Elisabet Ney Museum

Elisabet Ney, b 1833- d 1907
304 E. 44th St., Austin, TE 78751 - view on Google Maps
512-458-2255
“Shall not our dwellings, our public buildings, our factories, our gardens, our parks, reflect in reality the loveliness of our artistic dreams?”
—Elisabet Ney
In 1892, Elisabet Ney, a prolific classically-trained sculptor, moved to Austin and built “Formosa,” a remarkable stone villa that served as her studio and home. Here she created iconic statues of Sam Houston and Stephen F. Austin, among others. Ney was also a philosopher, a feminist, a humanist and a historian. The museum is dedicated to her art and legacy.

ABOUT

In 1892, European sculptor Elisabet Ney (1833-1907) began construction of a distinctive limestone castellated structure in Austin, Texas. In this studio, christened “Formosa,” Ney would sculpt legendary Texans and other personalities. She also assembled a remarkable collection of sculptures that she had created as a bold and charismatic young Berliner years before, including representations of notables like Jacob Grimm, Arthur Schopenhauer and Giuseppe Garibaldi. Extraordinary works that HAHS website – profile text form 2 combine elements of Romantic and Neoclassical inspiration, produced with the support of her close friend and patron King Ludwig II, also reside here. Her Texas works—made at Formosa—include iconic representations of Sam Houston, Stephen F. Austin, and more. The plaster “drafts” of these works live here, while their marble companions are located in sites all over Texas and at the Smithsonian and the National Statuary Hall in Washington, D.C.

Ney spent the last years of her life in Austin, working vigorously and gathering a salon that ranged from artists and musicians to politicians and priests. Holding forth on creek side benches, she presided over discussions of politics, philosophy and art that lasted long into the warm Texas nights. Her protégées went on to become leaders in the arts, letters, and the Texas suffragist movement.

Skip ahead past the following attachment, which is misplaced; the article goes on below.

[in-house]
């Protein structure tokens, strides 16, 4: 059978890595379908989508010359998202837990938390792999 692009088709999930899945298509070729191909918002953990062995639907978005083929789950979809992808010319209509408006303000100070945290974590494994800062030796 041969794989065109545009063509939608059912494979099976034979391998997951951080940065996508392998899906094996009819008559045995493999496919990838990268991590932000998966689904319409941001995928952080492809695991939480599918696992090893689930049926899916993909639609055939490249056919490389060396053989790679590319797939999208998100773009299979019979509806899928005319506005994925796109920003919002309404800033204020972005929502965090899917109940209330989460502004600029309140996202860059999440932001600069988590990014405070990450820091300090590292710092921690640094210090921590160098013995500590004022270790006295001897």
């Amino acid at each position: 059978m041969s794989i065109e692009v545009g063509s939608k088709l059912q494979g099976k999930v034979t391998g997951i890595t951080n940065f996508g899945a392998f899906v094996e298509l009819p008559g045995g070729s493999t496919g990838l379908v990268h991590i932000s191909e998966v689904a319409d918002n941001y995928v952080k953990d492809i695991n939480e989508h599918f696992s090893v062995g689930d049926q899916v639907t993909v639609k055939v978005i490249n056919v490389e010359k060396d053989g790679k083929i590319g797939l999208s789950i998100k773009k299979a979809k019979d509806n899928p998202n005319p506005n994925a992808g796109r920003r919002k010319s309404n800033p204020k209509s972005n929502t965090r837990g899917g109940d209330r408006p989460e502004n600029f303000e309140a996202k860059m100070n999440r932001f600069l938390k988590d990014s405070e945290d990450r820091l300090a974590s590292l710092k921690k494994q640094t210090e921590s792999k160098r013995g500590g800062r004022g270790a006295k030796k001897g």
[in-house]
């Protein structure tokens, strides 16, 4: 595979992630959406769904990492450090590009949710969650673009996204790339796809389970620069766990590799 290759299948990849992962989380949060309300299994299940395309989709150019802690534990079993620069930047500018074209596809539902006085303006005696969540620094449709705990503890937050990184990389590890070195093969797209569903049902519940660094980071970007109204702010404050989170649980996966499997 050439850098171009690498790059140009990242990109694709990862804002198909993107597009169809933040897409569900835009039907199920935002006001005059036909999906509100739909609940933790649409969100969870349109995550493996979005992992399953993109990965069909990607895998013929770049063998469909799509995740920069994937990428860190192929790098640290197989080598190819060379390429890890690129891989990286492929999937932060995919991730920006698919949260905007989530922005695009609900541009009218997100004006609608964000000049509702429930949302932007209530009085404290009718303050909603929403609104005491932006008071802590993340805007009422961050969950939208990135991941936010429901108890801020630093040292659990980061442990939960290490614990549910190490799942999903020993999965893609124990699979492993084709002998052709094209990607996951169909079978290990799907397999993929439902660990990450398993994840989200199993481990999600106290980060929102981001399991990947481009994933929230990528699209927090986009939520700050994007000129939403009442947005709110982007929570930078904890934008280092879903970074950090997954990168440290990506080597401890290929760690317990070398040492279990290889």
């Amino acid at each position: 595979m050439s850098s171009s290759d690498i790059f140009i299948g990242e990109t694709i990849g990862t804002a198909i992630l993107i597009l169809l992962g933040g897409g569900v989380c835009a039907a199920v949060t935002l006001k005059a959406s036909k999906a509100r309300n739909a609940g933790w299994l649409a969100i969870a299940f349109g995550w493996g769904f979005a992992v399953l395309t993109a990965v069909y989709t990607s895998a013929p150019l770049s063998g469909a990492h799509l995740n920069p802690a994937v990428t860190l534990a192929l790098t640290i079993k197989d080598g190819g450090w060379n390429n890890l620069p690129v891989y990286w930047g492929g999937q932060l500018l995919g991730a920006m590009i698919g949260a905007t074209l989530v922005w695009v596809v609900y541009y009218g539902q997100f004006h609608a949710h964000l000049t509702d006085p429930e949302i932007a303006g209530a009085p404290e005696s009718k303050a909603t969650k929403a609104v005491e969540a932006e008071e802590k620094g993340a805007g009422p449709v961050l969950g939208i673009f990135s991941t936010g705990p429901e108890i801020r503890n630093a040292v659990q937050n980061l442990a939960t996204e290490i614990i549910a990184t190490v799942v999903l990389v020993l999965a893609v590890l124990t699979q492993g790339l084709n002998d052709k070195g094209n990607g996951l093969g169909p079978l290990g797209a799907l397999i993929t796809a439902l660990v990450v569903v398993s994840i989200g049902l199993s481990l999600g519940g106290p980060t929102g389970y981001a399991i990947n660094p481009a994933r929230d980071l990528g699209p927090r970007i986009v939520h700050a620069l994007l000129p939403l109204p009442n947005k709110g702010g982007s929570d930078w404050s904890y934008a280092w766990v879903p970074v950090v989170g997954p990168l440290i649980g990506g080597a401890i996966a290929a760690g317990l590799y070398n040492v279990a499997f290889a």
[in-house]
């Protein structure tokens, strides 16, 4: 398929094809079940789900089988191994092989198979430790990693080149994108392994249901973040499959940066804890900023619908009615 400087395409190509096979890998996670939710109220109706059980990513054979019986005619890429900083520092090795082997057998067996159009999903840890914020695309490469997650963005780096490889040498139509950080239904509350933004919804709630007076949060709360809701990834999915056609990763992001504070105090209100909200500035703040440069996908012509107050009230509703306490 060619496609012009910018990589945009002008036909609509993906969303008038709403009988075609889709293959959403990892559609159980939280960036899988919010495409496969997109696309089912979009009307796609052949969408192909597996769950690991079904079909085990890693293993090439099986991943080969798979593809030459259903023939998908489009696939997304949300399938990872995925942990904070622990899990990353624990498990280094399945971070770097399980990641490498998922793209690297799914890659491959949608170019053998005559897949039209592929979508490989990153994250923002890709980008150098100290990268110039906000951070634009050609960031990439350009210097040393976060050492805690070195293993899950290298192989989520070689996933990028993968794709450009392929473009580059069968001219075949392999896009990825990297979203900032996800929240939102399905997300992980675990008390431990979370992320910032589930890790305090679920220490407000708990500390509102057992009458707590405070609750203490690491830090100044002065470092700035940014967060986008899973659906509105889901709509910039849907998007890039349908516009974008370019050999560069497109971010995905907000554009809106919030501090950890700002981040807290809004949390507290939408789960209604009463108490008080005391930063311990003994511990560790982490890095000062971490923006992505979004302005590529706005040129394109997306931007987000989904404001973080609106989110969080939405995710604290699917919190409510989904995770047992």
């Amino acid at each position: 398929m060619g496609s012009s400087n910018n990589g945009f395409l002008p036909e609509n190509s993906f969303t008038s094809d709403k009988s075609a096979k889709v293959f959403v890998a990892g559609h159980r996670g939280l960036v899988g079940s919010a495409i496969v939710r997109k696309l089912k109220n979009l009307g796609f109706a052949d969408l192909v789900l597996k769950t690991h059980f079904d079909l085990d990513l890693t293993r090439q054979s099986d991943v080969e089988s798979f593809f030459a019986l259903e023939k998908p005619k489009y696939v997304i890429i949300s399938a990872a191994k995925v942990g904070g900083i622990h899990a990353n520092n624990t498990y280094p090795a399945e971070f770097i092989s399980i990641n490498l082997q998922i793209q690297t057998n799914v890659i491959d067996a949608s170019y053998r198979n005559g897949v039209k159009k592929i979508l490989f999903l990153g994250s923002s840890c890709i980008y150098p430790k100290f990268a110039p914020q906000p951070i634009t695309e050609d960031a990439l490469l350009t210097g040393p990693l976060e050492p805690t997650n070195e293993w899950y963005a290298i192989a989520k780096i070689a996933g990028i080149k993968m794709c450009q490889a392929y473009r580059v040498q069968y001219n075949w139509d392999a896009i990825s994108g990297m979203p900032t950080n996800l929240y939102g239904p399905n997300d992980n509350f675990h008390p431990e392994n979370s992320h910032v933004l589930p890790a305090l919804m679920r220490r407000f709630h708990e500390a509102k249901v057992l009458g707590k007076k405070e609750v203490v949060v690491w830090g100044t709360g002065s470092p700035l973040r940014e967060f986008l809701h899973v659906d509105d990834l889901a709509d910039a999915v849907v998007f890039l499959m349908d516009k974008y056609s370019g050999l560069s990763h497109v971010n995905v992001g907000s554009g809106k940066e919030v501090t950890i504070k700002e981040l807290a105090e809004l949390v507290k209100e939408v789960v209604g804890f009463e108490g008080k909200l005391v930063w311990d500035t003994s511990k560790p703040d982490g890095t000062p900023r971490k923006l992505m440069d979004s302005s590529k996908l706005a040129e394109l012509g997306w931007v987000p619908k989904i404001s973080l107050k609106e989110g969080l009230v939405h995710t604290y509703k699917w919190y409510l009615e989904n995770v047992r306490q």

Ney was a colorful character, as a few quotes and facts demonstrate. She was married to Edmund Montgomery, a Scottish medial doctor and prolific philosopher who also moved to Texas, but she never took his name. She insisted on being addressed as “Miss Ney” since she was “no man’s property.” She said: “Women are fools to be bothered with housework. Look at me; I sleep in a hammock which requires no making up. I break an egg and sip it raw. I make lemonade in a glass, and then rinse it, and my housework is done for the day.” When she sculpted the famous German philosopher Arthur Schopenhauer, she impressed him so much that he referred to her by name in his diary, indicating that she had forced him to reconsider his views on women’s capacities and role in society.

At her death, her friends preserved the contents of the beloved studio. It has operated as a museum ever since. In 2007, a Master Plan was created that included the recreation of a historic prairie landscape, evocative of that she experienced and loved every day of her life in Austin. A cornerstone of Austin’s Hyde Park Historic District, the Elisabet Ney Museum continues to refresh and energize, inspire and enchant visitors of all ages.

Did you know...?

Ney routinely slept on the roof of Formosa, which she accessed via a trap door she named the “Skytrap.”

SPECIAL RESOURCES

For researchers, we have original documents that relate to Elisabet Ney’s life and time in Texas. We also have a photography collection, and rare books on Ney and her art. The first art museum in the state, the Texas Fine Arts Association, was established at Formosa in 1911, and we have documents and images from its early years.

WHAT TO DO HERE

  • Take art/history/architecture/science tours
  • Stroll the recreated prairie landscape
  • Tour the Hyde Park Historic District neighborhood
  • Soon to be added: additional facility with classrooms and gallery space

YOU CAN ALSO SEE THE ART HERE:

  • Ney’s works can be seen at the Texas State Capitol, the Smithsonian, the National Sculpture Hall, the United States Capital, and in museums in Germany and Western Europe.